Here, we present the results consisting of dosimetric/HA-spacer analysis and toxicity/PRO evaluation. Sixty-six patients were eligible for the toxicity analysis, 64 patients for PRO evaluation and 52 for dosimetric/HA-spacer evaluation; see Fig. 1.

Fig. 1
figure 1

Inclusion/exclusion criteria. CRS = CTV-rectum space, HA = Hyaluronic acid, PRO = patient-reported outcome

HA injection

The patients received 2–4 transrectal injections in the same session with approximately 15 ml of HA (Macrolane VRF 30, Q-Med/ Galderma, Uppsala, Sweden) between the ventral rectal wall and the Denonvilliers fascia on the prostate to achieve a space of > 10 mm between the two organs in prostate apex and base levels. The HA was injected into the perirectal space under transrectal ultrasound (TRUS) guidance with local anaesthetics, 10 mL lidocaine 1%.

Toxicity and PRO analysis

Physician evaluated toxicity was assessed at baseline, end of RT, at 6, 12 and 18 months and 2, 3 and 5 years after the end of RT and graded according to the Radiation Therapy Oncology Group/European Organization for Research and Treatment of Cancer (RTOG/EORTC) scale [16]. PRO-questionnaires from the Swedish National Prostate Cancer Registry (NPCR) were used for monitoring bowel- and urinary problems and sexual function [17]. Two slightly different questionnaires (NPCR 2008, NPCR 2013) were used during the follow-up period due to an update of the questionnaires by the NPCR-group, and nine questions were evaluated. Example of a NPCR questionnaire is shown in Additional file 1 (SQ 1). Six additional questions from the prostate cancer symptom scale (PCSS) focused on bowel symptoms were also distributed each time [18, 19]. The PCSS is a validated PRO-questionnaire also used in other studies [20,21,22]. Questionnaires were distributed as follows; at the start of RT, mid-treatment and end of RT, and during follow-up at 3, 6, 9, 12, 18 months, and 2, 3, 4, and 5 years after the end of RT.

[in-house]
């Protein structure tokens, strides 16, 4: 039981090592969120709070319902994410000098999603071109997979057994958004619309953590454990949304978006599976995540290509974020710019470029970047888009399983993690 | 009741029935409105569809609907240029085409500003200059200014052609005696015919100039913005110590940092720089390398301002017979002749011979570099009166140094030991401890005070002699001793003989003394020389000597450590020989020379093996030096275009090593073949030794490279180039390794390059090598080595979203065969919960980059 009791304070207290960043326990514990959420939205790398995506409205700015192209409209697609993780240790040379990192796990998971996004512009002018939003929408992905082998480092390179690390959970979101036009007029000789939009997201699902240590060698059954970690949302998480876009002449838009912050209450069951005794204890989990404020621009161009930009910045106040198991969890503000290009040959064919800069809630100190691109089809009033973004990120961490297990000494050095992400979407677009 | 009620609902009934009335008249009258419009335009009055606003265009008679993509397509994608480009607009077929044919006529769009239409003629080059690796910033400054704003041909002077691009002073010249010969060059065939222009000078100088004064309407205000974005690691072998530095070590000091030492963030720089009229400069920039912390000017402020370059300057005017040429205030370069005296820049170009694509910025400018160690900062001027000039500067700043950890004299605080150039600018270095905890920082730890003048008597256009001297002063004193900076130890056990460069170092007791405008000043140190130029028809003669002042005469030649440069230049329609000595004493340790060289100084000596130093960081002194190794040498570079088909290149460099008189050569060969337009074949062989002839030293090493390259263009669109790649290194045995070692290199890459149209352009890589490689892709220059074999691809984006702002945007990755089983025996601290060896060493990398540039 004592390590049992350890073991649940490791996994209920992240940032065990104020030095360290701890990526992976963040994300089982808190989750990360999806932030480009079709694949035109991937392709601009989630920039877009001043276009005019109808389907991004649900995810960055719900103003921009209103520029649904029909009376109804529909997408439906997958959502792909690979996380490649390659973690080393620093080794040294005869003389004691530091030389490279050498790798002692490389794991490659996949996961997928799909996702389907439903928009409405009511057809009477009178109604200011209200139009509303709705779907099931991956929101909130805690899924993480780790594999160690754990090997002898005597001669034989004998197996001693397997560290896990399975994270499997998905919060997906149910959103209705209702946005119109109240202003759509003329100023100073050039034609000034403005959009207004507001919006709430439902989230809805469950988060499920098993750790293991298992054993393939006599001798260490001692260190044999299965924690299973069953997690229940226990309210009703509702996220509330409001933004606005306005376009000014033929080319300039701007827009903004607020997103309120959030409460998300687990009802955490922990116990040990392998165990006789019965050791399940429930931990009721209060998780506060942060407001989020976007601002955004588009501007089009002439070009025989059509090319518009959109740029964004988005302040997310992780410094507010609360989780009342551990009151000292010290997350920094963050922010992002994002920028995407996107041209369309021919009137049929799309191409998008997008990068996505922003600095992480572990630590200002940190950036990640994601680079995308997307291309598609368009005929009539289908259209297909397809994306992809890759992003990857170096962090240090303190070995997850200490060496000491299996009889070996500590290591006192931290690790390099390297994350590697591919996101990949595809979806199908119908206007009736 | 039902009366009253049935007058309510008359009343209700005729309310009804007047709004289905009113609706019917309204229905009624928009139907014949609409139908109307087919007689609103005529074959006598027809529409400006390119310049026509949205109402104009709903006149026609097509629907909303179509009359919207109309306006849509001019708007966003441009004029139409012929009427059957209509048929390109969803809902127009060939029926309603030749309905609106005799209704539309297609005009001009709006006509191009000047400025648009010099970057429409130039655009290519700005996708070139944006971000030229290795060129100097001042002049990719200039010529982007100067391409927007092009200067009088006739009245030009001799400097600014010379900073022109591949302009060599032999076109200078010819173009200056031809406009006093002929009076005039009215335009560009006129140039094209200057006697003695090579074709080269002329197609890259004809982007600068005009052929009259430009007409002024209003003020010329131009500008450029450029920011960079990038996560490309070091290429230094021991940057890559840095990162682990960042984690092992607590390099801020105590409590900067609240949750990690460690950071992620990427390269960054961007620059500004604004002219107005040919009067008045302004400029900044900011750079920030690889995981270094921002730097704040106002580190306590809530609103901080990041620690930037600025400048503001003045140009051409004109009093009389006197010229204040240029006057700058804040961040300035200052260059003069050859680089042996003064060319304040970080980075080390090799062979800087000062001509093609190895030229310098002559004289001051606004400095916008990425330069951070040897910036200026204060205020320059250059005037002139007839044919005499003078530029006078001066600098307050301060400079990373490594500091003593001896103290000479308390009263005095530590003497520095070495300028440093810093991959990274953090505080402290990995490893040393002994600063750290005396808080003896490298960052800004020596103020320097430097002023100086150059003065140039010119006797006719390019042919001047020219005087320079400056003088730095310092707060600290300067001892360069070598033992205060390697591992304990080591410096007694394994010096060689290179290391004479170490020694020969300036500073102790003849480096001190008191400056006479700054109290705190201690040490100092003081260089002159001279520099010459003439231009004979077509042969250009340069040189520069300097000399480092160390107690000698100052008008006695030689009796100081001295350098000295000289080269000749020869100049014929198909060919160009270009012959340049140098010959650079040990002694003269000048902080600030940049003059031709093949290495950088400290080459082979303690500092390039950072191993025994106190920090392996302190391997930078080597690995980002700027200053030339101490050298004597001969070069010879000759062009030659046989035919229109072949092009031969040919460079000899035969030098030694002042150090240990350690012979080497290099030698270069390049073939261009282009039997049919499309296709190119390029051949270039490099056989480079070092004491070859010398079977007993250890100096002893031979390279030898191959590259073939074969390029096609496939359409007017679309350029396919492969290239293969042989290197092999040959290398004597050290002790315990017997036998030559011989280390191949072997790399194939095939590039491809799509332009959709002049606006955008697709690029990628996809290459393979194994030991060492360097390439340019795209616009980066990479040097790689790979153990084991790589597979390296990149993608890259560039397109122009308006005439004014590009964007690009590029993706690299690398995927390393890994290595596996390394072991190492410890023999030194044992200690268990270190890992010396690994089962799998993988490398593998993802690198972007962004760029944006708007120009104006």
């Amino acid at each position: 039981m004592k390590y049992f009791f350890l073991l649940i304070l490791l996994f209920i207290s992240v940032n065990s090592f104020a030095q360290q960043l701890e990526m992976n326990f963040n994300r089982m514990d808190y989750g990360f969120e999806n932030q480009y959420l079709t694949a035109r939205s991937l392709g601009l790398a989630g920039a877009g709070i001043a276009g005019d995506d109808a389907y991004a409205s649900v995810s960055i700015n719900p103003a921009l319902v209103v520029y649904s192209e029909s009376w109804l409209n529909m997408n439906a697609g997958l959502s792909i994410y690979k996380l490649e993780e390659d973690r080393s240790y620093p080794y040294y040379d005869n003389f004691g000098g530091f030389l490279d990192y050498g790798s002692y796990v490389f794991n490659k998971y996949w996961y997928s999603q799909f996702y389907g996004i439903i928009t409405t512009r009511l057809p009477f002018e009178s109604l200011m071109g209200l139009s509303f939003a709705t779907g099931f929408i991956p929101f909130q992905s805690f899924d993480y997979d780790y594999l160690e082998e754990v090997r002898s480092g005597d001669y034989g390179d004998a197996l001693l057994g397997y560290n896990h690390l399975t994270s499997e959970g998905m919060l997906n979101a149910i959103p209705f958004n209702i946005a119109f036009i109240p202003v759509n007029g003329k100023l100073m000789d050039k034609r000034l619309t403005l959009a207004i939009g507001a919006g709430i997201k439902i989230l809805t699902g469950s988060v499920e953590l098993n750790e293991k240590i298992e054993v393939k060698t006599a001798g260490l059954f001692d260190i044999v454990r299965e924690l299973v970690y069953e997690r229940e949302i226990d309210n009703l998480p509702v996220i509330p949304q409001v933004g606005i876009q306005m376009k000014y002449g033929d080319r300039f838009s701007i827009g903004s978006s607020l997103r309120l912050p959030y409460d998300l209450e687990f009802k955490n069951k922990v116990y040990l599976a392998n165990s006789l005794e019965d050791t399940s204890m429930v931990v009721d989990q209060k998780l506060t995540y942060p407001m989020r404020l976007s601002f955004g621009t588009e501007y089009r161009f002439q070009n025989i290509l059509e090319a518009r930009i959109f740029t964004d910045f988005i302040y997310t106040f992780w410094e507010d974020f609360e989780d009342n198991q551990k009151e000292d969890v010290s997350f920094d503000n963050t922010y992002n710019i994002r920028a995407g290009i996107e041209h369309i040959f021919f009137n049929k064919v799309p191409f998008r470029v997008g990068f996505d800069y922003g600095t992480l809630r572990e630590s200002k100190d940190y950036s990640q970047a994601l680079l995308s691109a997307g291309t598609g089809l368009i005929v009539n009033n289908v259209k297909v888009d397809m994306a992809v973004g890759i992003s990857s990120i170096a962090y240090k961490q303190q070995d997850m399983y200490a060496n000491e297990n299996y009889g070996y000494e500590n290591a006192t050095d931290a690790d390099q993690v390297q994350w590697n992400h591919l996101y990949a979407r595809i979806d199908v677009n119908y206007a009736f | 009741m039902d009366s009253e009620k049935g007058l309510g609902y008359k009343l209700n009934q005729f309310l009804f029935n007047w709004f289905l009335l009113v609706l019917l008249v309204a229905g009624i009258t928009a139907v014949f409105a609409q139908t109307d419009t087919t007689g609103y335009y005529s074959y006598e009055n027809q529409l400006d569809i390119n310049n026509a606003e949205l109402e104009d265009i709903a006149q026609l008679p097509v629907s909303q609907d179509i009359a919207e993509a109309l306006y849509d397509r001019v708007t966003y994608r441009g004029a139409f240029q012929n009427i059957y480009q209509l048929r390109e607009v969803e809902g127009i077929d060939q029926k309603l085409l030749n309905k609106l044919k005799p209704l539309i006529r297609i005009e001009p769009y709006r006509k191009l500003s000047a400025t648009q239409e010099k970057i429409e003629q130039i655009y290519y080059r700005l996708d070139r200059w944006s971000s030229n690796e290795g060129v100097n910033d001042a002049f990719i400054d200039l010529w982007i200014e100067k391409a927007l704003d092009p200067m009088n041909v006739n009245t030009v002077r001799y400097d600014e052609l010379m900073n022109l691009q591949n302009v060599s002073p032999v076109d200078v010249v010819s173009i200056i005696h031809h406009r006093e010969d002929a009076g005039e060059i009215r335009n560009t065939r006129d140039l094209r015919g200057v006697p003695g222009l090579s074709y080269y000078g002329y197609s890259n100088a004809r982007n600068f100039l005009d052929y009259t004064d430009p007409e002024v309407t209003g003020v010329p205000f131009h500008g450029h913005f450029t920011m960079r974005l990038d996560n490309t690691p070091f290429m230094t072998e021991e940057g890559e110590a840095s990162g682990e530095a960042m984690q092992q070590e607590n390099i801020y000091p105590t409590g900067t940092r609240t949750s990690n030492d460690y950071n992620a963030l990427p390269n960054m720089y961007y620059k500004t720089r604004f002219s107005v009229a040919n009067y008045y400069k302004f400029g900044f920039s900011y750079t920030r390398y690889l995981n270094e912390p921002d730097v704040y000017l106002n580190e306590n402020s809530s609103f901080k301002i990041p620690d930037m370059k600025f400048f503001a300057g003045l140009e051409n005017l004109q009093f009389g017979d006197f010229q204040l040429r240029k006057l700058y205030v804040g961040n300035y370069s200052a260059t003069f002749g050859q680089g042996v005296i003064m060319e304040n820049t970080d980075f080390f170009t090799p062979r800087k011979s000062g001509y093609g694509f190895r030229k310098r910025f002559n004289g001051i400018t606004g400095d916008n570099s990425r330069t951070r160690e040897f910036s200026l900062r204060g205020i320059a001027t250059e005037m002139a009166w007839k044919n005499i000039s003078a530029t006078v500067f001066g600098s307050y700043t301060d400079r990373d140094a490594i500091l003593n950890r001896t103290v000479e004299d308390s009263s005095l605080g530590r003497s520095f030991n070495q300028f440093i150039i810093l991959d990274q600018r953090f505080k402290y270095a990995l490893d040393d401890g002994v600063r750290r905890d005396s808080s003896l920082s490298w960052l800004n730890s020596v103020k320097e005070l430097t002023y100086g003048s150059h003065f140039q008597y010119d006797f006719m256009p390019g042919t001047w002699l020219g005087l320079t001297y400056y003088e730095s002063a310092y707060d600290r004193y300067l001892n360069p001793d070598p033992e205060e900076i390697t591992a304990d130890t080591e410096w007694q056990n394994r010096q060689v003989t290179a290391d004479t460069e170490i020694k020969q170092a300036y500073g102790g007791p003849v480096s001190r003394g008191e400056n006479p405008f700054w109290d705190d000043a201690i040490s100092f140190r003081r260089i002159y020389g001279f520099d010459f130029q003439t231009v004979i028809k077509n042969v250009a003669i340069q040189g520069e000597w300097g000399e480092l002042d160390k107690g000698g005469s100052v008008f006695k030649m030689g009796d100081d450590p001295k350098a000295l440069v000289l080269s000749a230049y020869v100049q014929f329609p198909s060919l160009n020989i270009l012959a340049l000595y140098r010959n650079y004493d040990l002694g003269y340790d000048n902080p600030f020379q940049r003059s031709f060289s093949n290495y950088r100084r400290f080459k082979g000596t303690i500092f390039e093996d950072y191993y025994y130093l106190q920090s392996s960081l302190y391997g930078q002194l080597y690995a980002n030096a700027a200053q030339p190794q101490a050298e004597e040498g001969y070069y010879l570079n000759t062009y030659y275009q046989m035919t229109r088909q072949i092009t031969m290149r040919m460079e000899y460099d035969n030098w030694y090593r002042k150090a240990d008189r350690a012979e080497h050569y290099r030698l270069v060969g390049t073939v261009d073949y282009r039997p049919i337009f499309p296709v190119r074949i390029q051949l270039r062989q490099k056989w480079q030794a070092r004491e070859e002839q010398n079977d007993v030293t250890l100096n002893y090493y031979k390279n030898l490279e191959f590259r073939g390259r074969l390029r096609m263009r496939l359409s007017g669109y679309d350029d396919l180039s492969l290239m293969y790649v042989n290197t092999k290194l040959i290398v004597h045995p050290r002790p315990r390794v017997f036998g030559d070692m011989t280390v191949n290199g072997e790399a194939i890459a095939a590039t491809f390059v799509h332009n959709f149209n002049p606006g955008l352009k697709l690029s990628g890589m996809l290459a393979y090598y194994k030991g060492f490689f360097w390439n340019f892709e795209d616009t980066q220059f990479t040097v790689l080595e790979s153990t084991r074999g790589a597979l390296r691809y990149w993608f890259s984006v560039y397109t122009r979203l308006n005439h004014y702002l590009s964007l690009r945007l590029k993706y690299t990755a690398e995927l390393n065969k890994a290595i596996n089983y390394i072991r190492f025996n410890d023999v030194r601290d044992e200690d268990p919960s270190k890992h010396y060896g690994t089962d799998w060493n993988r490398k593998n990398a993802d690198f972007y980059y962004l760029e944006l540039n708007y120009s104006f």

Due to the different scales of the questionnaires, the original scales of PCSS and NPCR 2008 were transformed from a 0–10-point numerical scale to a 4-point verbal scale, the same as were used in NPCR 2013. 0–1 were transformed to "No problem", 2–4 to "Small problems/few symptoms", 5–7 to "Moderate problems", and 8–10 to "Severe problems" [20]. To be able to calculate the mean score values, the 4-point scale was also converted to a scale of 0–100 according to the EORTC manual (a higher value refers to more symptoms or worse function) [23].